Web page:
Initial Flight Training, What to Expect:
At ZULUTIME PILOT we take a different approach to flight instruction. Based on our own experience training at many different kinds of flight schools, we’ve built a training model that emphasizes mastery of fundamentals, best practices and elimination of non-productive flight hours. It’s a model that promotes efficient and effective learning, and rewards and encourages students for slow and consistent progress. Our goal is to help you channel your passion into becoming a safe, proficient, knowledgeable pilot and member of the aviation community as productively as possible. By focusing on mastery of fundamentals from the beginning and by using a structured curriculum, we create safety-minded, confident, skilled pilots with sound aeronautical decision-making ability, well-equipped to pursue a lifetime of flying enjoyment. Our business model is similarly progressive relative to the rest of the flight training industry by encouraging efficient and productive training that gets students finished without unnecessary delay.
We don’t send students on expensive, aimless flights and won’t hold you back if you’re a superstar. If several training goals can be met on a training flight, we’ll make sure to combine them. Not only is this profitable for the school but it creates a thriving, positive and dynamic training environment for our students. Before training begins we work with you to set specific goals and organize a training plan that fits your schedule. Not everyone can train daily like a career-oriented pilot cadet, nor is full-time training necessary. We consider two training flights weekly and one hour of study daily a realistic minimum schedule that will allow you to complete your private pilot training within about six months. Sticking to your regular training schedule is the key to systematic progress and successful completion of your training course. Students enrolling in our professional pilot programs and all foreign students will coordinate with a dedicated training supervisor, who will advise you as you assemble the documentation required to accompany your Zulutime Pilot training application, including your TSA and visa applications.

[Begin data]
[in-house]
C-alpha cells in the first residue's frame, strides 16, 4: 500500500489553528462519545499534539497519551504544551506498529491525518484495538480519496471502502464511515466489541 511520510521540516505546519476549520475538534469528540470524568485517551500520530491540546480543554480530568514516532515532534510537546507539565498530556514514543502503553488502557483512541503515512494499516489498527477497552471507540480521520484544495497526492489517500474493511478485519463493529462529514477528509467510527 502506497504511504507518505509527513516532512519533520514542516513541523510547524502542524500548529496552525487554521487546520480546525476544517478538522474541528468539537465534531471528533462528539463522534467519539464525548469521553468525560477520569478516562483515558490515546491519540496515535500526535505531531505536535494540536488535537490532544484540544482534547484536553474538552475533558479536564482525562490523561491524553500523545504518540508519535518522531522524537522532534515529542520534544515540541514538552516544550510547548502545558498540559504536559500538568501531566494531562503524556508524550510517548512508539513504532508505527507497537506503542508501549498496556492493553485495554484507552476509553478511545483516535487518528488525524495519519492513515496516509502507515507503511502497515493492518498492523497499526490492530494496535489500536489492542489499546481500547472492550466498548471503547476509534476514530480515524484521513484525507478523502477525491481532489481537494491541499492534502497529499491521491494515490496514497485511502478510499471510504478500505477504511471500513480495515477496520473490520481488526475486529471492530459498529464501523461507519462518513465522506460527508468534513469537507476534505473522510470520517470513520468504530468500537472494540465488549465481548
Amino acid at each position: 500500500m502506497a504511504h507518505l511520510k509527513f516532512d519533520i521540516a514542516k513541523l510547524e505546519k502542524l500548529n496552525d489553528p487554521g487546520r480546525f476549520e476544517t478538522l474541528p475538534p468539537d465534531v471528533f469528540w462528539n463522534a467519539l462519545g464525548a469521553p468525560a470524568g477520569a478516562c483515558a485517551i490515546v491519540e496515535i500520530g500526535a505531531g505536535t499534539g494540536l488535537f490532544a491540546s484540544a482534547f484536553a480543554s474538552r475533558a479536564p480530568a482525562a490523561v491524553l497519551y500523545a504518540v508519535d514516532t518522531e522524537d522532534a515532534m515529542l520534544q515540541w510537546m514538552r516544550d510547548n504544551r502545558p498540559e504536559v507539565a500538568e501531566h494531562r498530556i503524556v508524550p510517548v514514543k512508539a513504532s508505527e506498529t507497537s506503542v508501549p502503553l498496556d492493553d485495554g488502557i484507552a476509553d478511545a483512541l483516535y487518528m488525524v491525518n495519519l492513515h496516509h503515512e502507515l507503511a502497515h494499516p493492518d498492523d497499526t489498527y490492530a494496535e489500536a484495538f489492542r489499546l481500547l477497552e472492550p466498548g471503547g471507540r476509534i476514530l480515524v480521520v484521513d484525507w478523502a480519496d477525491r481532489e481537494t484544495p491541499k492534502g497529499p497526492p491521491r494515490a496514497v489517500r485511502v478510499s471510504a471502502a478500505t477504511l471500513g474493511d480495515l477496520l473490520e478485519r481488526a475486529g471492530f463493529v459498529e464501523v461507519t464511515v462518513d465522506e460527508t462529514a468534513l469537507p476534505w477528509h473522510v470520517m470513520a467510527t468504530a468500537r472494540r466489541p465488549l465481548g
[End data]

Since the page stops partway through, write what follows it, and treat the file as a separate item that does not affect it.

Private Pilot Certificate:
Achieving a private pilot certificate is the starting point for nearly all pilots and is your “license to learn.” This is the basic pilot’s license that allows you to fly most light aircraft in most of the airspace in the United States. With this certificate you can fly in fair to good weather, day or night, with passengers, under visual flight rules or “VFR”. It does not allow you to fly in the clouds or for hire. The FAA requires that you have a minimum of forty (40) hours of flight time before you can take the practical test to become a private pilot (thirty-five (35) hours in a Part 141 program). The 40 hours of flight time will include at least twenty (20) hours of “dual” instruction and at least ten (10) hours “solo” flight (where you are the sole occupant of the aircraft).
During this training you will practice and master preflight procedures, airport operations, takeoffs and landings, ATC communication, navigation, slow flight, stalls, maneuvering, night operations, and emergency operations, all as set forth lesson-by-lesson in our private pilot training syllabus. These are only statutory minimums, however, and few students, in fact, actually take their private pilot checkride with only forty hours experience in an airplane. Based on national averages, most students will have accumulated 60 hours of flight time at the completion of their private pilot training, about 50% more than the FAA minimums. Keep this in mind when budgeting for your training. Each training flight will have a well-defined objective based on the course syllabus, and you will never be confused about what is the objective of the day’s training mission. A pre-flight briefing with your instructor immediately preceding the day’s flight will be the occasion for assessing the weather, the training flight plan, the training objectives and any temporary restrictions on flying in the airspace en route or at Witham Field.